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Hi, I am working on an embedded system connected to a Linux PC host over PCIe. Right now, in the devel phase, I often need to power off and power ...
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  1. #1
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    Accessing device over PCI (libpci related)


    Hi,

    I am working on an embedded system connected to a Linux PC host over PCIe. Right now, in the devel phase, I often need to power off and power on the device or try different versions/boards. This causes a problem with the Linux (Ubuntu or Debian) running on the Intel PC. Details follow.

    I boot the PC and then insert the device under test. The Linux doesn't find the device and I cannot talk to it. Our application uses libpci (programs built with -lpci) to gain access to the single BAR exposed by our device. However, an lspci does not list our device at all. I need to reboot the PC and then the device is visible. This seems to make sense since I inserted the device after the PC was booted.

    I am looking for a solution where I don't have to reboot the PC so often (tens of times during a day). Can't I connect the device and then run some code to make the Linux kernel detect and enable the BAR of our device? I was hoping to find some documentation on using the PCI Support Library and examples but haven't been able to. Any pointers appreciated. Perhaps there are calls like pci_enable_device() or pci_find_device() etc. that I can execute in my code? I can't figure out though. I can write kernel modules as well as user code to get this working, i.e., I don't have any restrictions on whether I have root access or not.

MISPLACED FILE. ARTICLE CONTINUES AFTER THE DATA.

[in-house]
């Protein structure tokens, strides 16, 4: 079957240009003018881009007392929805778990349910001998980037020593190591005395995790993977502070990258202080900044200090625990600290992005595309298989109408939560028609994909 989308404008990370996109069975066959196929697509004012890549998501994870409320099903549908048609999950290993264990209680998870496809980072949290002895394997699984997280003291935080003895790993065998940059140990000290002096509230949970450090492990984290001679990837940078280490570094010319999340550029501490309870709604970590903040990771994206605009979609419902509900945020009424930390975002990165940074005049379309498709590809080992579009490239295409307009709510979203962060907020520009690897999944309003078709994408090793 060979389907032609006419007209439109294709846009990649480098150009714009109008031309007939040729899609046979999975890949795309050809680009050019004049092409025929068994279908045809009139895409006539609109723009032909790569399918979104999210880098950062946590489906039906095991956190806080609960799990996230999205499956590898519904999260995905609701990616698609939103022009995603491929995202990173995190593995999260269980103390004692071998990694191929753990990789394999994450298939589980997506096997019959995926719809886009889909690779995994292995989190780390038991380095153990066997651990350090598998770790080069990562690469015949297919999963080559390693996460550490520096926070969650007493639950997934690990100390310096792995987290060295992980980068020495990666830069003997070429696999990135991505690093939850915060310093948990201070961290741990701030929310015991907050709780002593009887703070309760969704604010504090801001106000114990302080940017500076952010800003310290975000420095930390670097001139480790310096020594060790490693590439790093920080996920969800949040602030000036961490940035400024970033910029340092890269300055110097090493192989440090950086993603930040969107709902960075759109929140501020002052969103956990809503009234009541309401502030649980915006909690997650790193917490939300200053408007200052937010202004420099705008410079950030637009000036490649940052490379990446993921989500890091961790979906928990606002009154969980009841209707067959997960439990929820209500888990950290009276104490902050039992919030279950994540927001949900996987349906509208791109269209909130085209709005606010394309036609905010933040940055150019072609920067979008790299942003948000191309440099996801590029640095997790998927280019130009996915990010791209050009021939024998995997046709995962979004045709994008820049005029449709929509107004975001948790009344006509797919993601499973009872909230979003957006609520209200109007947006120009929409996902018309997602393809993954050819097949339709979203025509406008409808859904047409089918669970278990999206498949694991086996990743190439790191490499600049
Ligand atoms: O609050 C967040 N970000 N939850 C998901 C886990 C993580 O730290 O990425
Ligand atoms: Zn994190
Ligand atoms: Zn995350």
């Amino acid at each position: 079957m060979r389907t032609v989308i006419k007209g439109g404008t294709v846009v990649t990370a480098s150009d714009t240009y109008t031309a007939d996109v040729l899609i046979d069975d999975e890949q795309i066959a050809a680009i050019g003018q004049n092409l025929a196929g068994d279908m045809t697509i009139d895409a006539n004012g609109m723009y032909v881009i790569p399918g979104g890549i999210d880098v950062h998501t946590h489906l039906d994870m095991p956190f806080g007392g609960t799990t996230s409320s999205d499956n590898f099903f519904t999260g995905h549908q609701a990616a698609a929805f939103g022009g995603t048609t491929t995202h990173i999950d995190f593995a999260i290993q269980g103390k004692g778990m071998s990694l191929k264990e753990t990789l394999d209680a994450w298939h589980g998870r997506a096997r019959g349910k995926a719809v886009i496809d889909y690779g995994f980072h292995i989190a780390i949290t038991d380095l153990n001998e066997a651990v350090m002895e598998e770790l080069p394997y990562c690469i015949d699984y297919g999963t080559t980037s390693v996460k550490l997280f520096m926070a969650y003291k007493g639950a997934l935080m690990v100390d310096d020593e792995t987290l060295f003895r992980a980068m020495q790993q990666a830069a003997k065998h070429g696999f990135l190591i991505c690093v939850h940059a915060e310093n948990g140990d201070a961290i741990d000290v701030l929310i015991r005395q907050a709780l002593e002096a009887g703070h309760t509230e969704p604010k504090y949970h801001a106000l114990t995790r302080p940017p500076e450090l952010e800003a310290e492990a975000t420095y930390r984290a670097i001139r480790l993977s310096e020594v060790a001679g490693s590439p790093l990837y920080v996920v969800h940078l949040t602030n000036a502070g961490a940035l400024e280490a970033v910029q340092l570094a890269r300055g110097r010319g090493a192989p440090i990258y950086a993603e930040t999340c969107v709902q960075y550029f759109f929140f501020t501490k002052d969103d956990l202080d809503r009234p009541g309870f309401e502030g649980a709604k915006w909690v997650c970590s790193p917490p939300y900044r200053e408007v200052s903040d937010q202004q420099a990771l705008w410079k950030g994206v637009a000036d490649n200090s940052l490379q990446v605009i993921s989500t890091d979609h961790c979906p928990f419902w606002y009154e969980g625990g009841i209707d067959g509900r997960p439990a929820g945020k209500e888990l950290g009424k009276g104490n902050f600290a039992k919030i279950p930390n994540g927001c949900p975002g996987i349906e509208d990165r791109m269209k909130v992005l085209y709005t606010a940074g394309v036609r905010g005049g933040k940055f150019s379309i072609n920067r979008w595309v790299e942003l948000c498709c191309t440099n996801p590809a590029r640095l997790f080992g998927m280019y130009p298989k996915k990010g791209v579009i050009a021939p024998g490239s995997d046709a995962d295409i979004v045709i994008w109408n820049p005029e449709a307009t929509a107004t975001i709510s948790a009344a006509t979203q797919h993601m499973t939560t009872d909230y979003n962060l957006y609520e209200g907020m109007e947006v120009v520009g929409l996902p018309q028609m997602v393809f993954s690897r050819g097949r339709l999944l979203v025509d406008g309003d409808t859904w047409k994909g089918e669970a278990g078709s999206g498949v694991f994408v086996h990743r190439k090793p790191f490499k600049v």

Thanks a lot for your advice and pointers,
    Guraaf

  2. #2
    Linux Guru Rubberman's Avatar
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    Most PCI busses are not hot-pluggable. If yours is, then you need to enable that capability in the kernel you are using. This is probably not a default kernel build option, so you will have to download the kernel sources, configure it to suit, then rebuild and install it, provided that option is available.
    Sometimes, real fast is almost as good as real time.
    Just remember, Semper Gumbi - always be flexible!

  3. #3
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    Thanks Rubberman. I thought that all PCI busses are hot pluggable and that the support would enabled by default. I assumed this without no background or information. Thanks for your pointer.

  4. #4
    Linux Guru Rubberman's Avatar
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    A quick google search on the terms "hot plug pci bus" returned a number of useful articles, including this PCI-SIG presentation that goes into some of the issues involved - it is a link to a PDF of a slide show: http://www.pcisig.com/developers/mai...6fb88c818fa9c8
    Sometimes, real fast is almost as good as real time.
    Just remember, Semper Gumbi - always be flexible!

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